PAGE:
Still another object of the'invention 'is toprovide a novel combination tool, various components of-which are adapted'to be quickly and easily separated for-individual use with separate-stands and separate drive means.

Another general object of the inventionresides in the provision of an improvedcombination tool which overcomes the ditficulties inherent in comparable prior art devices.

Still another object of the invention resides in the-prdvision of a novel combinationpower tool so constructed and arranged that the naturalsequence of basic wood working operations, e. g., saw, joint, saw, then 'drill and sand, may be carried out with'but two quick and'easy converting operations.

These and other objects and advantages of the present invention will be apparent from a reading of the following description of a preferred embodiment in corijunction with the subjoined claims and annexed dr awings in which,

Figure 1 is a side elevation of the combination-power tool showing the drillpress in operative position (solid lines) and in inoperative position(broken lines) Figure 2 is a top plan view of the combination tool with the drill press in operative position;

Figure 3 is a sectional view with certain parts broken away taken on line 3-3 of Figure 1;

Figure 4 is a fragmental view taken on line 4-4 of Figure 2 looking in the direction of the arrows;

Figure 5 is a fragmental perspective elevation'ofthe combination tool with various attachments in operative position on the'combinedwork and tool support table;

Figure 6 is a sectional view-taken substantially on line 6--6 of Figure 2 but with the drill press and jointer omitted and the drill press support arm broken away and in inoperative position and the unit adapted for sawing;

Figure 7 is a top plan view partly in section, of the combined work and tool support table with the base of the lathe unit in operative position;

Figure 8 is a sectional view taken on line 88 of Figure 7;

Figure 9 (sheet 3) is a fragmentary elevation showing certain details of Figure on a larger scale.

With continued reference to the drawings and first particularly to Figure 1, reference numeral 10 indicates a base or stand including legs 12 for supporting the combination tool unit of the present invention at a convenient height above the floor. The stand 10 has a flat, rectangular top 14 on which are mounted in juxtaposition a tilting arbor saw unit and a jointer unit indicated generally by numerals 16 and 18, respectively.

The saw unit comprises a cabinet 20, detachably secured to the top 14 by suitable fasteners, not shown, and

has preferably a rigidly mounted table 22 fastened thereon as by screws 24, Figure 6, passing through attachment ears 26 provided at the corners of cabinet 20. The table has an accurately machined, plane support surface 28 interrupted by a pair of spaced parallel grooves or channels 30, 32 and a generally, centrally located oblong access opening 34.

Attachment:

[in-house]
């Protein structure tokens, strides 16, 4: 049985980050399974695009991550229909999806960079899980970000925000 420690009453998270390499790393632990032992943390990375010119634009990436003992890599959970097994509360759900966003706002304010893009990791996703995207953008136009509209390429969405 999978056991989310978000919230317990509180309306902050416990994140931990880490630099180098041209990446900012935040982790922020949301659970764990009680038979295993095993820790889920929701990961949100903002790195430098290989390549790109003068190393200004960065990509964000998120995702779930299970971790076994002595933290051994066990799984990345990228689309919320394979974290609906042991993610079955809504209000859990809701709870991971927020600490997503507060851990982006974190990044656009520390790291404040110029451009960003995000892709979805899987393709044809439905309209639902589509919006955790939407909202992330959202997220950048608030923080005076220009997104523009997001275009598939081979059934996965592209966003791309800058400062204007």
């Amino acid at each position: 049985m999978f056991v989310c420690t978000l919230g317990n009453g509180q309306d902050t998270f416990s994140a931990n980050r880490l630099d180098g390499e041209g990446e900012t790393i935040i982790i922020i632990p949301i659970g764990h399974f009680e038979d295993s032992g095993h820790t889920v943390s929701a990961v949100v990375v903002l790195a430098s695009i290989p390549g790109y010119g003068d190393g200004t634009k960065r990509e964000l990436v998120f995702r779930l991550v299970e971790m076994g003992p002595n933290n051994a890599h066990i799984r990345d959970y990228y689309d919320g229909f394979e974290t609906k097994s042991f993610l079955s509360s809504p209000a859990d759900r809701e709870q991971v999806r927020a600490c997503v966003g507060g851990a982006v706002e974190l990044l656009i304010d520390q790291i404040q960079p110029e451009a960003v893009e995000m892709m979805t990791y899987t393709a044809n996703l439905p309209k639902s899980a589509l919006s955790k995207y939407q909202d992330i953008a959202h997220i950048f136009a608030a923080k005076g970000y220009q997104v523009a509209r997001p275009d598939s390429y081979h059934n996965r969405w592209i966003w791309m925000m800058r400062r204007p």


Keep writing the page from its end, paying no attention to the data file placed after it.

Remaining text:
A pair of spaced, aligned trunnion brackets 36 and 38 are detachably secured as by bolts 40 to the under side of table 22 adjacent opposite edges thereof and between and at right angles to grooves 30, 32 (see Figures 3 and 6). Each trunnion bracket is formed with an arcuate groove 42, 44 adapted to slidably receive complementary tongues 46 and 48 formed on trunnions 50 and 52, respectively. A pair of parallel tie rods 54 and 56 preferably extend between the trunnions and have re- .duced and threaded end portions projecting through suitable axially aligned holes in the trunnions. Nuts 58 secured on the threaded tie rod ends integrate the trunnions and tie rods into a structurally rigid support assembly rockably supported by the cooperation of arcuate tongues 46, 48 and grooves 42, 44.

At one end, the tie rods 54 and 56 project substantially beyond the corresponding trunnion 50 to provide 7.;

a pair of adjacent extensions 60 and 62 (Figure 2), respectively, for supporting a motor assembly indicated generally at 64. Assembly 64 consists of a motor plate 66 pivotally secured as at 68 to a support bracket 70 rigidly mounted on extensions 60 and 62. To this end, the

bracket 70 is formed with a pair of spaced parallel bores 72, Figure 2, adapted to receive respective mounting extensions 60, 62 of the tie rods 54 and 56. Set screws '74 are provided to engage in grooves on extensions 60 and 62 one such groove appearing at 76 on the extension 62 (see Figure 3), thereby precluding accidental dislocation of the bracket while permitting easy removal of the motor assembly when necessary. An electric motor 78 or other suitable drive means is secured to plate 66 as by .hold-down bolts 80 (Figures 2 and 3).

Thus, the entire motor assembly tilts with the support assembly and keeps the belt pulleys, which are provided on the motor spindle and the arbor as will hereinafter appear, in operative alignment in all positions of the support assembly. The

weight of the motor tending to pivot plate 66 in a counter-clockwise direction, as viewed in Figure 3, about pintle 68 serves to maintain proper tension in the drive belt connecting such pulleys.

The plate 66 is formed with a portion 69 adapted to abut bracket 70 to limit the downward pivotal movement of the motor to the position shown in broken lines,

Figure 3, when the drive belts are removed.

Referring to Figures 2, 3 and 6, a roughly triangular arbor bracket 82 is pivotally mounted at one apex on trunnion 52 by means of a shaft 34 passing through spaced bearing bosses 86 and 88 on the bracket and through a bearing boss 90 projecting from the trunnion and received between bosses 86 and 88. A set screw 92 is provided to preclude accidental dislocation of shaft 84.